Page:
Mike Schmidt, Philadelphia Phillies
April 17, 1986
Philadelphia 18, at Chicago Cubs 16
In no doubt the wildest affair on the list, the Phillies were once down 12-1. Hall of Fame lefthander Steve Carlton lasted just 1.2 innings and allowed seven earned runs in the worst start of his career. The Phillies took a 15-13 lead into the bottom of the ninth before the Cubs sent it into extras. Schmidt hit number four in the 10th to break the tie. The game ended with the tying run at the plate. Schmidt is the only player on this list to hit home runs off brothers in the process. Rick Reuschel allowed the first two before his brother, Paul, gave up Schmidt’s fourth.
Bob Horner, Atlanta Braves
July 6, 1986
Montreal 11, at Atlanta 8
The Expos’ starter Andy McGaffigan gave up three blasts before closer Jeff Reardon, who recorded a save, yielded the fourth.
Mark Whiten, St. Louis Cardinals
Sept. 7, 1993
St. Louis 15, at Cincinnati 2
Whiten heads the list with 12 RBIs and is the only player to include a grand slam among his four round-trippers. First baseman Gerald Perry scored in front of Whiten on all four homers.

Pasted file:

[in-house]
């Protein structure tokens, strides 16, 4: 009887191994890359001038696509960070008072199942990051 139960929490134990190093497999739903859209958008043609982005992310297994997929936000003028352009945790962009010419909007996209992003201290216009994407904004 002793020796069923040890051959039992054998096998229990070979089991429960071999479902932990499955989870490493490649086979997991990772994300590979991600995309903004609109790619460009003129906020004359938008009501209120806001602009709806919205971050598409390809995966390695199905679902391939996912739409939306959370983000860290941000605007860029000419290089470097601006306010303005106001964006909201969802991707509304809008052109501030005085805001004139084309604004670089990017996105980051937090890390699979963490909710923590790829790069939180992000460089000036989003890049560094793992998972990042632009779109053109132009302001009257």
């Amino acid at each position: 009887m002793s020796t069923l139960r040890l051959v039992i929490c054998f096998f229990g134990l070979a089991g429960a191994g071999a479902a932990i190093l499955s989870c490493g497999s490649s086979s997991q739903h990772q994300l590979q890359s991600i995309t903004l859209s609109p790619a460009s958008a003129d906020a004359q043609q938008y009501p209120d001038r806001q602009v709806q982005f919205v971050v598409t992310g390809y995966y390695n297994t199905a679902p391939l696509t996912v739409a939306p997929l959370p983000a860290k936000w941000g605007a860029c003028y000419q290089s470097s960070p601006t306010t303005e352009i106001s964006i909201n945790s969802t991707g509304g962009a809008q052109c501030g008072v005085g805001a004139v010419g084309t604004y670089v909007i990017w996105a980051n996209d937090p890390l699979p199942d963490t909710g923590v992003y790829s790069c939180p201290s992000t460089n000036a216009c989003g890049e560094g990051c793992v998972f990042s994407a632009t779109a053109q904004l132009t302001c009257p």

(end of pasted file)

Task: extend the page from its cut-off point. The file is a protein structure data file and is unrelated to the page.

Mike Cameron, Seattle Mariners
May 2, 2002
Seattle 15, at Chicago White Sox 4
After Jon Rauch (yes, that Jon Rauch) gave up Cameron's first as the starting pitcher, reliever Jim Parque gave up his second, also in the first inning. Parque proceeded to give up Nos. 2, 3 and 4 as well, becoming the only reliever to give up three of the four. Hitting in front of Cameron was Bret Boone, who hit two homers of his own that day. That had something to do with the fact that all four of Cameron’s clouts were solo shots. Cameron had two chances for a fifth. He was hit by a pitch in his next plate appearance, then lined out to deep right.